Lastly you said: “If it’s so bad then why hasn’t action been taken on raffles of all kinds?”
    Facebook actually shuts them down regularly for being illegal so people have learned to use different words to describe them on Facebook, like calling them auctions, or giveaways or fundraisers.
    Also, let’s turn it around. In this country if there’s a way to legally make money online people will exploit to the maximum. Don’t you think if it was legal to go to Walmart and buy a TV for $150 and essentially sell it online through a raffle for $250 that everyone would be doing it? If raffling items for profit was made legal tomorrow by the government by Saturday there would be millions of “raffle” companies in business buying items from retail outlets at one price and then reselling them through a “raffle” at a profitable markup.

  12. 50/50 Raffles in CT are definitely legal. Hartford Wolfpack runs one every game to benefit their designated charity. Probably just the tracks choice not to run one.

  13. RichC,
    Like any raffles in Connecticut, 50/50 raffles operated by a private individual or private business are 100 percent illegal. They can be operated by selected non-profit groups who have a state permit to operate it. I would imagine that some type of legitimate non-profit group affiliated with the Wolfpack is actually overseeing the operation of the 50/50 raffle, not the actual team itself. It is 100 percent illegal for any track in Connecticut (as a private business) to operate a 50/50 raffle.

  14. Many non profits dont get permits and aren’t normally questioned.

    It’s super Bowl time and selling squares is illegal but many people do it all over the United States.

  15. Fastang,
    In most instances of “selling squares” the entity operating the game is putting all the entry money back into the prize money being awarded. So while it is still “gambling” by definition, there is no entity profiting from operating the game of chance, thus there is no aspect involved of the defined legal definition of “professional gambling”. In the instance of raffling equipment the overseer of the raffle is using the act of a lottery to accumulate a personal profit from operating said lottery. Operator pays $100 for an item then allows 50 people to wager $10 each on a random chance drawing to win that item. Operator of the drawing nets $400 profit on the lottery thus deeming the operation legally as a “professional gambling” operation.

  16. “It’s super Bowl time and selling squares is illegal but many people do it all over the United States.”

    Not at all illegal in Connecticut if all the money collected goes to the players and the organizer takes no stake. Same for pools, fantasy leagues, and card games.

    It crosses the line when someone takes a house rake or profits from the player’s stakes.

    When in doubt, pay an attorney in your state for an hour or so of time to check the specifics of your situation. I belong to a social club that holds a permit to hold 50/50 raffles and is also a Keno and CT Lottery dealer. The same club has legal football, Daytona 500, and World Series pools, as well as card games. Usually the the keys are some sort of relationship between the players, no online action, and all money collected is distributed to the players.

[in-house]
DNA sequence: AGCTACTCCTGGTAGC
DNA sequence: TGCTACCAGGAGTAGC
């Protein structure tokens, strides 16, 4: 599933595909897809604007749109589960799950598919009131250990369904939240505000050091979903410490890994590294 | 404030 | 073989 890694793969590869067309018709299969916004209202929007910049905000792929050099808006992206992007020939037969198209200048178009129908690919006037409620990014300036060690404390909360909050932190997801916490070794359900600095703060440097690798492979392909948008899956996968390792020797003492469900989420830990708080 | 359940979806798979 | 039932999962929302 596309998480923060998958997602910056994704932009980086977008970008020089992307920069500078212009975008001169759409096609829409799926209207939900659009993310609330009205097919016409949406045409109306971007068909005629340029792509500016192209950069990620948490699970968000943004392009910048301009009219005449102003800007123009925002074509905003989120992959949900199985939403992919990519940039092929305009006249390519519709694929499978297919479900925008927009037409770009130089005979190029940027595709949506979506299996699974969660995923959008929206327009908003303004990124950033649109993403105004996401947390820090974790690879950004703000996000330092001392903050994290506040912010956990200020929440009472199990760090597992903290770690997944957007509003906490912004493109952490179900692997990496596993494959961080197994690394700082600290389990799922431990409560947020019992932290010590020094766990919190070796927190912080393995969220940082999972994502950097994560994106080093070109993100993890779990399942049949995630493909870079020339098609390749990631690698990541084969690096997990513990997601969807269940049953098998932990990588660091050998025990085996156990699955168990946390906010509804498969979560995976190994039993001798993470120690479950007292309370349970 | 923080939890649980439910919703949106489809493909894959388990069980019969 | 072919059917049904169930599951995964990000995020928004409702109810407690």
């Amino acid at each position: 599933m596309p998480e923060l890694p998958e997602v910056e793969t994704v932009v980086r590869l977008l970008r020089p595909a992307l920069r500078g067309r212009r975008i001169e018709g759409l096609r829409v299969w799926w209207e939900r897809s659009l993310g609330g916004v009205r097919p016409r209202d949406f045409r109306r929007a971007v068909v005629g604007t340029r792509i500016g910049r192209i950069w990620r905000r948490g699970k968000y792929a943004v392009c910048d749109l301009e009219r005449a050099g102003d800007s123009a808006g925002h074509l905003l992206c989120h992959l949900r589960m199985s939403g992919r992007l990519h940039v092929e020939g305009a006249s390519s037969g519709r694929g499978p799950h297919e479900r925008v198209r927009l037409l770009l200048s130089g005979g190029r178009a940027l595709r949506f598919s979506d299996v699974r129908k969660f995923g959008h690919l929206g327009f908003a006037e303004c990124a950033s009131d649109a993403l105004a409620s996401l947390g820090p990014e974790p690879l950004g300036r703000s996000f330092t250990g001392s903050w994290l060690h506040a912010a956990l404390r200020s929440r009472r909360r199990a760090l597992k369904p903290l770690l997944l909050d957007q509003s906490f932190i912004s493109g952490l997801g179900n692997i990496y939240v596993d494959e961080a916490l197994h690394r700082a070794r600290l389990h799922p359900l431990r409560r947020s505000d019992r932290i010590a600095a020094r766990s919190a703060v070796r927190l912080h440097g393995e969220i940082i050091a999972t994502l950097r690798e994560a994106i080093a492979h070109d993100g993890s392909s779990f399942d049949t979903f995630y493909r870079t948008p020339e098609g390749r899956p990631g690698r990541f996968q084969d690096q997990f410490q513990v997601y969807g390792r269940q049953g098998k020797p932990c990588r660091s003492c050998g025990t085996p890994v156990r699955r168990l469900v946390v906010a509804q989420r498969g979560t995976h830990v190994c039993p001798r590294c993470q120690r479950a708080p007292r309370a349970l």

17. getserious says

    Of course it calls to mind the classic joke:
    A city boy moved to the country and bought a donkey from an old farmer for $100. The farmer agreed to deliver the animal the next day.
    The next day, the farmer drove up and said, “Sorry, but I have some bad news. The donkey died.”

    “Well then, just give me my money back.”

    “Can’t do that. I went and spent it already.”

    “Okay then, I’ll just take the donkey.”

    “What ya gonna do with him?”

    “I’m going to raffle him off.”

    “You can’t raffle off a dead donkey!”

    “Sure I can. Watch me. I just won’t tell anybody he’s dead.”

    A month later the farmer met up with the city boy and asked, “Whatever happened with that dead donkey?”

    “I raffled him off. I sold a thousand tickets at a dollar apiece.”

    “Didn’t anyone complain?”

    “Just the guy who won. I told him the donkey died and I gave him his dollar back.”

    The difference here in the deep Facebook-type scams is that they sell the chances, make up a “winner’s” name, show a picture of their co-conspirator posing as the “winner” with the item, pocket all the money, never have the prize in their possession, and no-one is the wiser.

  18. Some people just won’t let the law get in their way.

    Some people are more equal than others.

    🤡🤡🤡🤡🤡🤡 one and all.

  19. Sammi Anderson is doing a $4000 raffle or pushing it for someone else for a couple racing jacks worth considerably less then $4000 with well known drivers signing on. It’s amazing how scant the details are and yet they ask for the Palpal account and send their money in. Nickle and dime stuff is one thing but this is getting into some serious money.Seems really sketchy and is clearly illegal in Ct yet no one seems to care.

  20. Maybe someone should share this with Shawn Monahan and his new ‘win my car’ raffle he’s posting all over Facebook.

  21. Doug,
    I can confirm that Mr. Monahan is aware of this story because he called asking me about it not that long ago.

  22. That city boy in the story get serious was talking about learned about that business arrangement at Trump University.